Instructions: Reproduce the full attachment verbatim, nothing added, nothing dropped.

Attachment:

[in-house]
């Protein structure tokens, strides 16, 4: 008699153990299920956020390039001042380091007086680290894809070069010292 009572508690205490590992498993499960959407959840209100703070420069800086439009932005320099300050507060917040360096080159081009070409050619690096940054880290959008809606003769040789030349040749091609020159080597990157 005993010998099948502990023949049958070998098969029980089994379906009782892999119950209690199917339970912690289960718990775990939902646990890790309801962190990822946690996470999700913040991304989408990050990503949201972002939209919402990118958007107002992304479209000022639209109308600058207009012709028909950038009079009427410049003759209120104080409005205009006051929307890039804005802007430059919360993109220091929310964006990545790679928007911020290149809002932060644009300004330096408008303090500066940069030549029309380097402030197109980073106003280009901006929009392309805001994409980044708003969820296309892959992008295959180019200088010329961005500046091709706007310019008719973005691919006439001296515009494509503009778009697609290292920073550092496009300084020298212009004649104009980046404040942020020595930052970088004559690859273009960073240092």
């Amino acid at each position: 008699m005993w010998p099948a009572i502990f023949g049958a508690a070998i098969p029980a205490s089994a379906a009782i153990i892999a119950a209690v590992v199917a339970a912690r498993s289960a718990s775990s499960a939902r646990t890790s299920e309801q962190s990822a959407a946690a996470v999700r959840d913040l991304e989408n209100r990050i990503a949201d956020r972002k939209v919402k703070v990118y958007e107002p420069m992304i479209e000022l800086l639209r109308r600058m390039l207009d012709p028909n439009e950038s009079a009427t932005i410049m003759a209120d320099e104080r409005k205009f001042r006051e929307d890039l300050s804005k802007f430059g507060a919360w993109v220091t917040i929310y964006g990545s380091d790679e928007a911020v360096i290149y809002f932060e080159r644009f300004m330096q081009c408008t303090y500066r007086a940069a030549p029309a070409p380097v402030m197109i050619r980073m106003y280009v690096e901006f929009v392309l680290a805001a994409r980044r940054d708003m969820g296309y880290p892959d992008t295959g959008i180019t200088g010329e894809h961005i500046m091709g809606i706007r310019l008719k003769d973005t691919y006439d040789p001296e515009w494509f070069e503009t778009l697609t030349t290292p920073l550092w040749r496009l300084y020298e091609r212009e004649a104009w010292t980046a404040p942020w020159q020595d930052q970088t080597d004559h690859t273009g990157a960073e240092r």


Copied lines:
[in-house]
């Protein structure tokens, strides 16, 4: 008699153990299920956020390039001042380091007086680290894809070069010292 009572508690205490590992498993499960959407959840209100703070420069800086439009932005320099300050507060917040360096080159081009070409050619690096940054880290959008809606003769040789030349040749091609020159080597990157 005993010998099948502990023949049958070998098969029980089994379906009782892999119950209690199917339970912690289960718990775990939902646990890790309801962190990822946690996470999700913040991304989408990050990503949201972002939209919402990118958007107002992304479209000022639209109308600058207009012709028909950038009079009427410049003759209120104080409005205009006051929307890039804005802007430059919360993109220091929310964006990545790679928007911020290149809002932060644009300004330096408008303090500066940069030549029309380097402030197109980073106003280009901006929009392309805001994409980044708003969820296309892959992008295959180019200088010329961005500046091709706007310019008719973005691919006439001296515009494509503009778009697609290292920073550092496009300084020298212009004649104009980046404040942020020595930052970088004559690859273009960073240092």
């Amino acid at each position: 008699m005993w010998p099948a009572i502990f023949g049958a508690a070998i098969p029980a205490s089994a379906a009782i153990i892999a119950a209690v590992v199917a339970a912690r498993s289960a718990s775990s499960a939902r646990t890790s299920e309801q962190s990822a959407a946690a996470v999700r959840d913040l991304e989408n209100r990050i990503a949201d956020r972002k939209v919402k703070v990118y958007e107002p420069m992304i479209e000022l800086l639209r109308r600058m390039l207009d012709p028909n439009e950038s009079a009427t932005i410049m003759a209120d320099e104080r409005k205009f001042r006051e929307d890039l300050s804005k802007f430059g507060a919360w993109v220091t917040i929310y964006g990545s380091d790679e928007a911020v360096i290149y809002f932060e080159r644009f300004m330096q081009c408008t303090y500066r007086a940069a030549p029309a070409p380097v402030m197109i050619r980073m106003y280009v690096e901006f929009v392309l680290a805001a994409r980044r940054d708003m969820g296309y880290p892959d992008t295959g959008i180019t200088g010329e894809h961005i500046m091709g809606i706007r310019l008719k003769d973005t691919y006439d040789p001296e515009w494509f070069e503009t778009l697609t030349t290292p920073l550092w040749r496009l300084y020298e091609r212009e004649a104009w010292t980046a404040p942020w020159q020595d930052q970088t080597d004559h690859t273009g990157a960073e240092r």